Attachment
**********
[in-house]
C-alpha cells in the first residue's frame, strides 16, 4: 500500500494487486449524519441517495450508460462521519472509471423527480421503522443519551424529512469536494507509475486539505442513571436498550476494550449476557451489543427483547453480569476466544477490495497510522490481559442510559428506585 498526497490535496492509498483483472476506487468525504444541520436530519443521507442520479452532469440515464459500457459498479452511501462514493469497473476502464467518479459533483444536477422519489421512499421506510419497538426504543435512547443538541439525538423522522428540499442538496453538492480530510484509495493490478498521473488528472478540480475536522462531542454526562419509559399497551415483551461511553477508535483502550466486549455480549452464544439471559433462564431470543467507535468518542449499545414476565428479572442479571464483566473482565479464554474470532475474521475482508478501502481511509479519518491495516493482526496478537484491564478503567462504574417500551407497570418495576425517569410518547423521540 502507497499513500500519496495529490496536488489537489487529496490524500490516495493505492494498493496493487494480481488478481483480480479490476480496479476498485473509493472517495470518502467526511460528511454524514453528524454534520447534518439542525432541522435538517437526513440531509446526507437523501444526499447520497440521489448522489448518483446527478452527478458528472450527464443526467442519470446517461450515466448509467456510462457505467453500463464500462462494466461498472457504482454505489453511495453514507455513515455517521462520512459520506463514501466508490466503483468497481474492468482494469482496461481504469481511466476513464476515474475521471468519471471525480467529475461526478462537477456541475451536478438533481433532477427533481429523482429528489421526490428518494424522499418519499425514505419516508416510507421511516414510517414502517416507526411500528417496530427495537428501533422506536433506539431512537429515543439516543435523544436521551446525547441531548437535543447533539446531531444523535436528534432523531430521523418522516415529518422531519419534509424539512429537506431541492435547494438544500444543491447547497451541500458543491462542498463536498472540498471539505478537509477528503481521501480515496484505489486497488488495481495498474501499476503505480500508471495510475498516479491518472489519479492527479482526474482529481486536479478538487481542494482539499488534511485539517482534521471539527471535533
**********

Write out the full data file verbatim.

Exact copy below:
[in-house]
C-alpha cells in the first residue's frame, strides 16, 4: 500500500494487486449524519441517495450508460462521519472509471423527480421503522443519551424529512469536494507509475486539505442513571436498550476494550449476557451489543427483547453480569476466544477490495497510522490481559442510559428506585 498526497490535496492509498483483472476506487468525504444541520436530519443521507442520479452532469440515464459500457459498479452511501462514493469497473476502464467518479459533483444536477422519489421512499421506510419497538426504543435512547443538541439525538423522522428540499442538496453538492480530510484509495493490478498521473488528472478540480475536522462531542454526562419509559399497551415483551461511553477508535483502550466486549455480549452464544439471559433462564431470543467507535468518542449499545414476565428479572442479571464483566473482565479464554474470532475474521475482508478501502481511509479519518491495516493482526496478537484491564478503567462504574417500551407497570418495576425517569410518547423521540 502507497499513500500519496495529490496536488489537489487529496490524500490516495493505492494498493496493487494480481488478481483480480479490476480496479476498485473509493472517495470518502467526511460528511454524514453528524454534520447534518439542525432541522435538517437526513440531509446526507437523501444526499447520497440521489448522489448518483446527478452527478458528472450527464443526467442519470446517461450515466448509467456510462457505467453500463464500462462494466461498472457504482454505489453511495453514507455513515455517521462520512459520506463514501466508490466503483468497481474492468482494469482496461481504469481511466476513464476515474475521471468519471471525480467529475461526478462537477456541475451536478438533481433532477427533481429523482429528489421526490428518494424522499418519499425514505419516508416510507421511516414510517414502517416507526411500528417496530427495537428501533422506536433506539431512537429515543439516543435523544436521551446525547441531548437535543447533539446531531444523535436528534432523531430521523418522516415529518422531519419534509424539512429537506431541492435547494438544500444543491447547497451541500458543491462542498463536498472540498471539505478537509477528503481521501480515496484505489486497488488495481495498474501499476503505480500508471495510475498516479491518472489519479492527479482526474482529481486536479478538487481542494482539499488534511485539517482534521471539527471535533